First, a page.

Astronomers capture the moment a star explodes at the end of its life

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Astronomers have captured the moment a star, 500 million light-years from Earth, exploded in a dramatic supernova, marking the end of its life.  The left image is from 2014 before the explosion, and the right is from 2021, with the explosion at the bottom right

Astronomers have captured the moment a star, 500 million light-years from Earth, exploded in a dramatic supernova, marking the end of its life.

A type II supernova explosion occurs when a very large star cannot fuse atoms within its core, causing it to explode, shedding its outer layers.

The supernova, called SN2021afdx, occurred in the unusually shaped Cartwheel galaxy, which is located in the constellation Sculptor.

Astronomers captured the image in December 2021 using the European Southern Observatory’s (NTT) New Technology Telescope in Chile.

They then compared the image to one from the same galaxy, taken with the Very Large Telescope (VLT) in August 2014 – before the supernova explosion occurred.

A new bright light can be seen in the lower left side of the new image, this is not visible in the 2014 image.

Astronomers have captured the moment a star, 500 million light-years from Earth, exploded in a dramatic supernova, marking the end of its life.  The left image is from 2014 before the explosion, and the right is from 2021, with the explosion at the bottom right
Astronomers have captured the moment a star, 500 million light-years from Earth, exploded in a dramatic supernova, marking the end of its life.  The left image is from 2014 before the explosion, and the right is from 2021, with the explosion at the bottom right

Astronomers have captured the moment a star, 500 million light-years from Earth, exploded in a dramatic supernova, marking the end of its life. The left image is from 2014 before the explosion, and the right is from 2021, with the explosion at the bottom right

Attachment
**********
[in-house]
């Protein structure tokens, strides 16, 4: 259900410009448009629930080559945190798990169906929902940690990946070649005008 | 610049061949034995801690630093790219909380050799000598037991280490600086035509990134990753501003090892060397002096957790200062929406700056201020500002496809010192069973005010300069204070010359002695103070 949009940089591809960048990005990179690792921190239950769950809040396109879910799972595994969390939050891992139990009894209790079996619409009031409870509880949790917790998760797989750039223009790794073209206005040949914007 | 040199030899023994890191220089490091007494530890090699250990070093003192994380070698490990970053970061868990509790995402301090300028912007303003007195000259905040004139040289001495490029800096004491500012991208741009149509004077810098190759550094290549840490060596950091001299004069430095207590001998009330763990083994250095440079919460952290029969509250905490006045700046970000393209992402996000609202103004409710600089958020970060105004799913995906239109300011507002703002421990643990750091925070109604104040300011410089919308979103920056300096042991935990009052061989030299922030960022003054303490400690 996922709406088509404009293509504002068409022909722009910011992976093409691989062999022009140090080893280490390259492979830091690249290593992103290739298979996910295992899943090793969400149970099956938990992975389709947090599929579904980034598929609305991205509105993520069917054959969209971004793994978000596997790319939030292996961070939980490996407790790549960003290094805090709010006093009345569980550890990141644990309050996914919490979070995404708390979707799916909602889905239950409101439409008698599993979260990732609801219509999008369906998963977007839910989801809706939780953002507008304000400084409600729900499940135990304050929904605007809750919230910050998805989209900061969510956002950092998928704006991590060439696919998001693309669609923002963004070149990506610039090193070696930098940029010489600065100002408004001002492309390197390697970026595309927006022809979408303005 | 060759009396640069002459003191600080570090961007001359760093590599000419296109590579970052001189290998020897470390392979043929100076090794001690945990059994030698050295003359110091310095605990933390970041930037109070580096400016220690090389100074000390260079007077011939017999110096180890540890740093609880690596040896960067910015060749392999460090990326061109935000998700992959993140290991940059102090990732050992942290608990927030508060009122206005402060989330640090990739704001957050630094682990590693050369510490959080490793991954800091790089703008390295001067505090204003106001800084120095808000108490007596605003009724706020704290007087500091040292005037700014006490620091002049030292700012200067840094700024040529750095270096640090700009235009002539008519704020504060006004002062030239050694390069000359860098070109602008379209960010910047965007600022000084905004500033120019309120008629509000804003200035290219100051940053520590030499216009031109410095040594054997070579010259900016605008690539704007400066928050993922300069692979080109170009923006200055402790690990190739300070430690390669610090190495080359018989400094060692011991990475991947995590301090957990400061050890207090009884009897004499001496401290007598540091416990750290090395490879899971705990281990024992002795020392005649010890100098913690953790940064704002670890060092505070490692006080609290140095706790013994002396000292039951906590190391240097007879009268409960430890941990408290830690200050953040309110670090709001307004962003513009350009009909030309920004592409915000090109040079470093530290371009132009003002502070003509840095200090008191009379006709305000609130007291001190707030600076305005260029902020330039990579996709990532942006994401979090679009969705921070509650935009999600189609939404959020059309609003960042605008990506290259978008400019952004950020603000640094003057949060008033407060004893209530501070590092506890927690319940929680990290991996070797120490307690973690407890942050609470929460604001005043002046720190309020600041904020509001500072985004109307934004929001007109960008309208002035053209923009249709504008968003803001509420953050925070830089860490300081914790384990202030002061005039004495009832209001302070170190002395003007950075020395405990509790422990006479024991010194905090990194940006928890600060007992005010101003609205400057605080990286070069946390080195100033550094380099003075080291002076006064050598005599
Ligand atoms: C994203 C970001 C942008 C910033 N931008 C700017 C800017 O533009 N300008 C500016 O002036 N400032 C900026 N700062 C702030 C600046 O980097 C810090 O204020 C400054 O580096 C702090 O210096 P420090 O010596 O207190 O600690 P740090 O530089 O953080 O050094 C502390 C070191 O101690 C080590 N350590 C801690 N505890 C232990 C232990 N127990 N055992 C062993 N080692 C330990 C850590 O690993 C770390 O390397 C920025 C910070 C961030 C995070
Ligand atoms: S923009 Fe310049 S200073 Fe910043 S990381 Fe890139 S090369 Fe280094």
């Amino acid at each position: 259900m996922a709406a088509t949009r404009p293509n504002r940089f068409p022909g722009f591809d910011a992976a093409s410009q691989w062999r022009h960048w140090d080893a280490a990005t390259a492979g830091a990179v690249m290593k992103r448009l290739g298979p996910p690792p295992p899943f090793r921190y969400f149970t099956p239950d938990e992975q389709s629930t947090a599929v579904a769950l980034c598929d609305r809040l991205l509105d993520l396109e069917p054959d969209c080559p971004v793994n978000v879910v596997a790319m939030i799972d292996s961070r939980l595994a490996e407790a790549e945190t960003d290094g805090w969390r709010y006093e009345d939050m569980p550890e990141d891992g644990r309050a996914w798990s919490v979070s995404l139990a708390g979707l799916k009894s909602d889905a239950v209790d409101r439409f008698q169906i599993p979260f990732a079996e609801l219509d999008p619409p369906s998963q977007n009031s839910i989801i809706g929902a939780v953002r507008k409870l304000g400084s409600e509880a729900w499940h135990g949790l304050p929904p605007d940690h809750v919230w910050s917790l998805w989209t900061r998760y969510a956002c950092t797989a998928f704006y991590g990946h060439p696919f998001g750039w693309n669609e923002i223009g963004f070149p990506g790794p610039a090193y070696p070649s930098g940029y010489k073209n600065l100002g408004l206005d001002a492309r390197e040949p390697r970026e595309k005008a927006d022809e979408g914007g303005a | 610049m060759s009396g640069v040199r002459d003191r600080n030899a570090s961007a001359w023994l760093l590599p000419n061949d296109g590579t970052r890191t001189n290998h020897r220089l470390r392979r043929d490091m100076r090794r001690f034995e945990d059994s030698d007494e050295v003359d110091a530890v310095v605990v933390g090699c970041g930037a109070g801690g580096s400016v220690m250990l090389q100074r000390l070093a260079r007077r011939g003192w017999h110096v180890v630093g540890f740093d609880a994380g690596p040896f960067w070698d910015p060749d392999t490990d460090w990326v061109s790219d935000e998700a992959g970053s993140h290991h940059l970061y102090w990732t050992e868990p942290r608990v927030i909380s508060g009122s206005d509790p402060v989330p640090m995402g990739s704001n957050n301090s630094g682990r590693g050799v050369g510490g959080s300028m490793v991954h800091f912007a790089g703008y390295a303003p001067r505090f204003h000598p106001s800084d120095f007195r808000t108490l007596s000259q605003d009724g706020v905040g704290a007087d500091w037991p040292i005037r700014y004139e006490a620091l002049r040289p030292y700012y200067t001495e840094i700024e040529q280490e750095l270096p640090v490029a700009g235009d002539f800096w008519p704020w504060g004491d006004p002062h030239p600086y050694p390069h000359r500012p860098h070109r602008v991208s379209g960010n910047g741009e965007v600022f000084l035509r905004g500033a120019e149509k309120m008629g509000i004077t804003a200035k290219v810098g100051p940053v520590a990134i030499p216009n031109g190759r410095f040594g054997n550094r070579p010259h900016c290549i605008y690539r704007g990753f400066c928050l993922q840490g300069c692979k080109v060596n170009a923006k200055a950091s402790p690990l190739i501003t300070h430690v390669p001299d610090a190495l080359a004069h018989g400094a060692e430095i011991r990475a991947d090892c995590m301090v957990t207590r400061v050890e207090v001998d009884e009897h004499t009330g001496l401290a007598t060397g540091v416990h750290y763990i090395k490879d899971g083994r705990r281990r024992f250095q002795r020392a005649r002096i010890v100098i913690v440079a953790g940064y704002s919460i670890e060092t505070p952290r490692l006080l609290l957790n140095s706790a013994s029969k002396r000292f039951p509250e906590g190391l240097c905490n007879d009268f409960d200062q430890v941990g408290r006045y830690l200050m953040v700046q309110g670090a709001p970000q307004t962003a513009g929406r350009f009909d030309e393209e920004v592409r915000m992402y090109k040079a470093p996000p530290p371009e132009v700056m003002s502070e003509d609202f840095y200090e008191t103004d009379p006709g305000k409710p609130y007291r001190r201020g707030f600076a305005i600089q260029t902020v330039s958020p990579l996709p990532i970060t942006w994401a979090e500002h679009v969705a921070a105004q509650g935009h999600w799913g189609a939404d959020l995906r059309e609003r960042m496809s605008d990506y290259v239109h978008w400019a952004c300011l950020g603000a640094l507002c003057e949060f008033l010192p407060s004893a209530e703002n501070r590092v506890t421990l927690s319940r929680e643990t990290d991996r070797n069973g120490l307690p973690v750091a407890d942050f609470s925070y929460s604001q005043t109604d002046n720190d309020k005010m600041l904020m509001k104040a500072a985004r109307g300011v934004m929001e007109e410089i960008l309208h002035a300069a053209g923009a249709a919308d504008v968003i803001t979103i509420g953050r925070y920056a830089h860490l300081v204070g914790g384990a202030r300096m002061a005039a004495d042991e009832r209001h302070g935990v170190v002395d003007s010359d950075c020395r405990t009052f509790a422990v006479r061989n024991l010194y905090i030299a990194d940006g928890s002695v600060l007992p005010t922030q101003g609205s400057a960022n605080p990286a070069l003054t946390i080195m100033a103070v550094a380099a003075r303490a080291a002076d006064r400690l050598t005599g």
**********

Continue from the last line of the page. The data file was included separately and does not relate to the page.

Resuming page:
Light from a star explosion can be visible months or even years after the event, although it was observed in December 2021, the supernova explosion occurred 500 million years ago – it took that long for the light to reach Earth.

It lies within the Cartwheel Galaxy, which was once an ordinary spiral galaxy that underwent direct interaction with a smaller companion galaxy several million years ago, giving it its distinctive appearance.

SN2021afdx was a Type II supernova, which occurs when a massive star reaches the end of its evolution and leaves behind a black hole or neutron star.

Supernovae are one reason astronomers say we are all made of star dust, because they leave the space around them full of heavy elements. These elements form as a young star, which may later give rise to generations of new stars and planets.

The supernova, called SN2021afdx, occurred in the unusually shaped Cartwheel galaxy, which is located in the constellation Sculptor.
The supernova, called SN2021afdx, occurred in the unusually shaped Cartwheel galaxy, which is located in the constellation Sculptor.